Classifications and taxonomy — If you have a taxonomy, it is important to review the taxonomy against the Aims and Scope of the new journal to ensure that you have appropriate terms. We use classifications for people and papers in our submission site so identifying where those will come from and who will review them (likely the editor) is important.

Article types and production issues — This section could be quite extensive and perhaps warrant a whole other worksheet depending on the journal. At ASCE, we try to keep the journals standardized so I simply note whether there are any additional article types that production needs to build into the XML metadata.


Crossref and other indexing services — Depositing DOIs with Crossref is an important step for discoverability. You should inform Crossref and any other indices that a new title is forthcoming. In order to deposit a DOI for an article, an ISSN is needed and as mentioned earlier, you cannot apply for one for online only content until at least 5 papers have been published. You are permitted to deposit DOIs with a journal title level DOI but those will need to be replaced when an ISSN is added. Either way, it’s important to note that your DOIs will need to be deposited off cycle and that getting the ISSN as soon as possible is important.

Web of Science— You should be sending Thomson Reuters (or their apparent successor) a frequency chart each year with any changes to frequency. New journals should be added even if you haven’t applied for coverage yet. There is an application for getting a new journal indexed and you can apply immediately once you start publishing content.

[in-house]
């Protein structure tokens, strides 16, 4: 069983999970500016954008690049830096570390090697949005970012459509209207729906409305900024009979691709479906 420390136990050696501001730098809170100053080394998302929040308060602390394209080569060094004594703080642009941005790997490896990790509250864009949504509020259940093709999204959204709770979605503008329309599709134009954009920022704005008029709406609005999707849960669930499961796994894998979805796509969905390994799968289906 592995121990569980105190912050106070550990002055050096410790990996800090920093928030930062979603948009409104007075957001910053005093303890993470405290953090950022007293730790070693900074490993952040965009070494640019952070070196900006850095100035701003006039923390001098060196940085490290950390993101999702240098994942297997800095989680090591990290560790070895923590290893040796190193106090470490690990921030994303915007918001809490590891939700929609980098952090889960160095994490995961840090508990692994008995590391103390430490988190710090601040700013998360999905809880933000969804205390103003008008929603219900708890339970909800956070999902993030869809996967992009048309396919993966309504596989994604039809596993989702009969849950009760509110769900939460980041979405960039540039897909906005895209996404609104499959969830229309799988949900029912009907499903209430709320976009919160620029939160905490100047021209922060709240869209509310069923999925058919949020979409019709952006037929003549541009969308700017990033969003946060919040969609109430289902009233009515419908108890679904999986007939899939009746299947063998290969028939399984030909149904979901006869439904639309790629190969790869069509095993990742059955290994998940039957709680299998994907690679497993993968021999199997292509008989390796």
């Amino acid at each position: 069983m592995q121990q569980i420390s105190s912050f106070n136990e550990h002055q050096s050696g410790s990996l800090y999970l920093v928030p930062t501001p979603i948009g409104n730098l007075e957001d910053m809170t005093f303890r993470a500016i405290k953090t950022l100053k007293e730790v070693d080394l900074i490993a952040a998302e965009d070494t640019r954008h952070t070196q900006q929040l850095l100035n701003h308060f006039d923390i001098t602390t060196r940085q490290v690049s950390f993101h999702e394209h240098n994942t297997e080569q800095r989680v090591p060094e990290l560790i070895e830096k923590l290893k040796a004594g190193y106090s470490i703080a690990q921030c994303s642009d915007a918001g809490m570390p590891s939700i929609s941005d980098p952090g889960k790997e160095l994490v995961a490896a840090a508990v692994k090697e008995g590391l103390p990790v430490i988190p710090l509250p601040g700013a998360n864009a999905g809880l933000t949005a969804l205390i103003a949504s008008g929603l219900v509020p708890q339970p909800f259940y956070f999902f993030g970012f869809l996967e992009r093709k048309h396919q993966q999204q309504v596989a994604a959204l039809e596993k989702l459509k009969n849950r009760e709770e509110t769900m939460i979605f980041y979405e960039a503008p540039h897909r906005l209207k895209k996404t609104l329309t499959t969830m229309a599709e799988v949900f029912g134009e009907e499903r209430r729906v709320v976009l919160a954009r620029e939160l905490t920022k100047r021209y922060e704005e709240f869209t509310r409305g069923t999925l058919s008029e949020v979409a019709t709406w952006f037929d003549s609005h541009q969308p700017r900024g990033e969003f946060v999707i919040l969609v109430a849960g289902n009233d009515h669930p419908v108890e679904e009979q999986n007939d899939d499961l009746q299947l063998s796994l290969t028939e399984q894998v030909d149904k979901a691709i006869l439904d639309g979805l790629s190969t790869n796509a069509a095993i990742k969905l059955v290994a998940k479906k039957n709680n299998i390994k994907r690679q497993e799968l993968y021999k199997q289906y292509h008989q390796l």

Thomson Reuters takes timeliness of issues very seriously. Once you have applied and have published three issues, you are encouraged to ask for a status update. This will ensure that someone is actually evaluating your content. You will need to provide access to Thomson Reuters for evaluation. If your content is behind a paywall, you will need to provide them with subscriber access. You can read more about the evaluation criteria and process here. Generally speaking, you will be informed if and when your journal is indexed. This could take years. A journal will not be assigned an Impact Factor until it is accepted into the appropriate database.

Scopus/Compendex — It is important to note that you cannot apply for coverage in Elsevier’s databases until the journal has been published for three years. Once the time has passed, there is an online application and evaluation process. The Scopus database is separate from the other Elsevier databases and as such two separate applications are required. More information can be found here. You will be informed if your journal has been accepted or denied. It can take more than a year to find out.

PubMed/Medline — For print journals, you must supply copies to Medline for evaluation and you can start as soon as the first issue is out. For online journals, you cannot apply for coverage until you have published for 12 consecutive months and you have published 40 articles. Medline requires access to content for evaluation purposes.

Google Scholar — While it may not be entirely necessary to inform Google Scholar of a new journal, it certainly doesn’t hurt. Google Scholar is quite accessible and appreciates it when publishers are proactive about their plans.

Feed and crawler management — The spreadsheet should indicate if there are any metadata feeds or crawler that the new journal should be excluded from. If not, then you may actually need to add this new title to the feeds you are managing (see next section on Website).

Website Set-Up